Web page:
Introducing Sergeant Reckless, a small Mongolian-bred mare with a racing background in her native country, who became a national hero and the pride of the US Marines.
She was purchased at the age of five for 250 US dollars – from a young Korean boy who needed money to buy his sister an artificial limb – by US Marines during the Korean War to carry ammunition for the 75mm Recoilless Rifle Platoon.
During the Battle of Outpost Vegas in March 1953, she made 51 trips up to the gun sites – most of the time by herself – and carried more than 9000 pounds of ammunition on her back. Wounded twice, she never stopped. She also evacuated wounded and dead from the battlefield, and quickly earned the love and respect of all the Marines who served with her.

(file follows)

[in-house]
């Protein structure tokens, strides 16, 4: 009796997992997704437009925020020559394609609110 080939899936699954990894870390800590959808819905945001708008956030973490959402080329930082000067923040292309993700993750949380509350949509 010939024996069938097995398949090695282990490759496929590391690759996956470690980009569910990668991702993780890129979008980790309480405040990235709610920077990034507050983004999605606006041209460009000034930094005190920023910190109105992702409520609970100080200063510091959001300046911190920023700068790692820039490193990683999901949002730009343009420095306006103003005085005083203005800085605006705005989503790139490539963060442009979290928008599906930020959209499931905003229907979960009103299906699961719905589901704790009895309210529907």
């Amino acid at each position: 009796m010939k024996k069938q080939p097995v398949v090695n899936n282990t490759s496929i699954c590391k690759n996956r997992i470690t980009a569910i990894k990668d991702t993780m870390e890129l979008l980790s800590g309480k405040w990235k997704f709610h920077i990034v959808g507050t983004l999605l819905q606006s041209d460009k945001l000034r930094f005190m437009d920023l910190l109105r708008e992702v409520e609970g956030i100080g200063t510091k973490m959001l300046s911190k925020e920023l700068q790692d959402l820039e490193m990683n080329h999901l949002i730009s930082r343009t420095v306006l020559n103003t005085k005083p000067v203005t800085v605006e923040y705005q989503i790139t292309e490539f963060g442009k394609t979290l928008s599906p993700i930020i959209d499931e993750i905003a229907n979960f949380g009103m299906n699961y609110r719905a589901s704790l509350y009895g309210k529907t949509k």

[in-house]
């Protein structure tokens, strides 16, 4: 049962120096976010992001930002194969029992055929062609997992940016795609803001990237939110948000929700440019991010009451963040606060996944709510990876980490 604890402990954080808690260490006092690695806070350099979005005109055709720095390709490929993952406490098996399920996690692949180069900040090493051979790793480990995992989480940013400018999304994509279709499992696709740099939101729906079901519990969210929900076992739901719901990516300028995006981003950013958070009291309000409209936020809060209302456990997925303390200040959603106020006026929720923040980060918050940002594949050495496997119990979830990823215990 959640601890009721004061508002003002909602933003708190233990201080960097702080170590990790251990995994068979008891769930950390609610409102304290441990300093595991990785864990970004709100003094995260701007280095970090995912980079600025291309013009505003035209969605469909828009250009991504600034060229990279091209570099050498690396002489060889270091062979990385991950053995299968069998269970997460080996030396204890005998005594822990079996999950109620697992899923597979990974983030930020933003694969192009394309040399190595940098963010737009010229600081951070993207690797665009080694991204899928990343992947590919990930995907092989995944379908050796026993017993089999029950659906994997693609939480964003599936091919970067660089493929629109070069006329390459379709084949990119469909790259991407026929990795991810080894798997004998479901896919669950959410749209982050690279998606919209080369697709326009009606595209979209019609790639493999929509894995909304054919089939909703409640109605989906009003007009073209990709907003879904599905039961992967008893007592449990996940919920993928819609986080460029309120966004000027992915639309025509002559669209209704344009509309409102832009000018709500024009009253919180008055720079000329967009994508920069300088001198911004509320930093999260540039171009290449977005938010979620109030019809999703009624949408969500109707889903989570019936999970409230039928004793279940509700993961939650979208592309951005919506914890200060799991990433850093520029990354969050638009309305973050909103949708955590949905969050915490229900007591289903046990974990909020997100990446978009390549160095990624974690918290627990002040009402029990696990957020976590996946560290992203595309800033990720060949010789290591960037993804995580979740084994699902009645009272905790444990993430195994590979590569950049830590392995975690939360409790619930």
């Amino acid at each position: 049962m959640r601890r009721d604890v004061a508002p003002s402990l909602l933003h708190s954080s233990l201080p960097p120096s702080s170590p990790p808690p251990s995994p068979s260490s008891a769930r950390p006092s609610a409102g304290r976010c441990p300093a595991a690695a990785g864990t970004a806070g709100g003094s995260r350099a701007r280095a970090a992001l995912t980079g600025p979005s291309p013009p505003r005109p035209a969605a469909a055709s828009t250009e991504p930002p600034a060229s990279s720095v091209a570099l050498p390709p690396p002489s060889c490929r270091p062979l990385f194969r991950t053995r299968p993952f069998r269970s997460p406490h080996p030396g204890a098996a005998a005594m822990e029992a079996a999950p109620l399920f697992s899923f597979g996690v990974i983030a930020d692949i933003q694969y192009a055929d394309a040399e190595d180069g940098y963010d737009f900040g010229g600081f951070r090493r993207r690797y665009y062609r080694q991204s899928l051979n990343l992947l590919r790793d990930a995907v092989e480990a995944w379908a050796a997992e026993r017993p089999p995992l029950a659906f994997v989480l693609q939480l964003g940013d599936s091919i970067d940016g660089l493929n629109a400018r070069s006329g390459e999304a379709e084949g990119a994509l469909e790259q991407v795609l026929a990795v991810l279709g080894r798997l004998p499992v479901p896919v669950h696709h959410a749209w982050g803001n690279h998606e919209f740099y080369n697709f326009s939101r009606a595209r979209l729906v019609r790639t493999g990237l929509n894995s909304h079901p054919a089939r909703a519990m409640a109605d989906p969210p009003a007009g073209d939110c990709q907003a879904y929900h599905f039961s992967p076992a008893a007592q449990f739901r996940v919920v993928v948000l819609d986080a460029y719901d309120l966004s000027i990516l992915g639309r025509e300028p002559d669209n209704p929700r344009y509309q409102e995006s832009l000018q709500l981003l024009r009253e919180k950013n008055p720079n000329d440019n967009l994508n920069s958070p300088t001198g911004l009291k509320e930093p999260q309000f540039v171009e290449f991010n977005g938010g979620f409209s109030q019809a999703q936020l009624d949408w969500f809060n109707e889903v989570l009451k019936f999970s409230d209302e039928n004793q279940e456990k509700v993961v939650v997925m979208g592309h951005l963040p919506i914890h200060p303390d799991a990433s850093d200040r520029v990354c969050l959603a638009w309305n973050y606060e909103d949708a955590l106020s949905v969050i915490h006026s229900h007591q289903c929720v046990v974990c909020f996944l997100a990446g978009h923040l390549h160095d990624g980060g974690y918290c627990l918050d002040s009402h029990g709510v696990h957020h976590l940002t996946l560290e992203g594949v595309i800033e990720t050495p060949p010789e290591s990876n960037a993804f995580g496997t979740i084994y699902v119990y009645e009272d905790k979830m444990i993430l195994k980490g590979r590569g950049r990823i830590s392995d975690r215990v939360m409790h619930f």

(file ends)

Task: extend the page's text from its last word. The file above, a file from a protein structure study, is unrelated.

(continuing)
In the 1990s Sgt. Reckless was named by Life magazine among America’s top 100 heroes. She was trained to step over communication cables, get down when there was incoming fire and to ignore the sounds of battle. Sergeant Reckless was promoted to Staff Sergeant Reckless in 1959 in honour of her war efforts, and she returned to the United States to live out her days at Camp Pendleton. She died in 1968. Although Sgt. Reckless has been recognized with bronze statues at both Camp Pendleton (California) and the National Museum of the Marine Corps (Virginia), it was the vision of James E. “Ted” Bassett III, a Marine Corps combat veteran of World War II and former president and chairman of the Keeneland Association, that she be memorialised at the Kentucky Horse Park. She has had books written about her and even a song dedicated to her.
We understand that Reckless, who received two Purple Hearts, was a colourful character in her own right, and would hang out around the mess hall and tents when not carrying ammunition or soldiers.
She was a fan of beer, pickles and pancakes. She has been called by some America’s greatest war horse.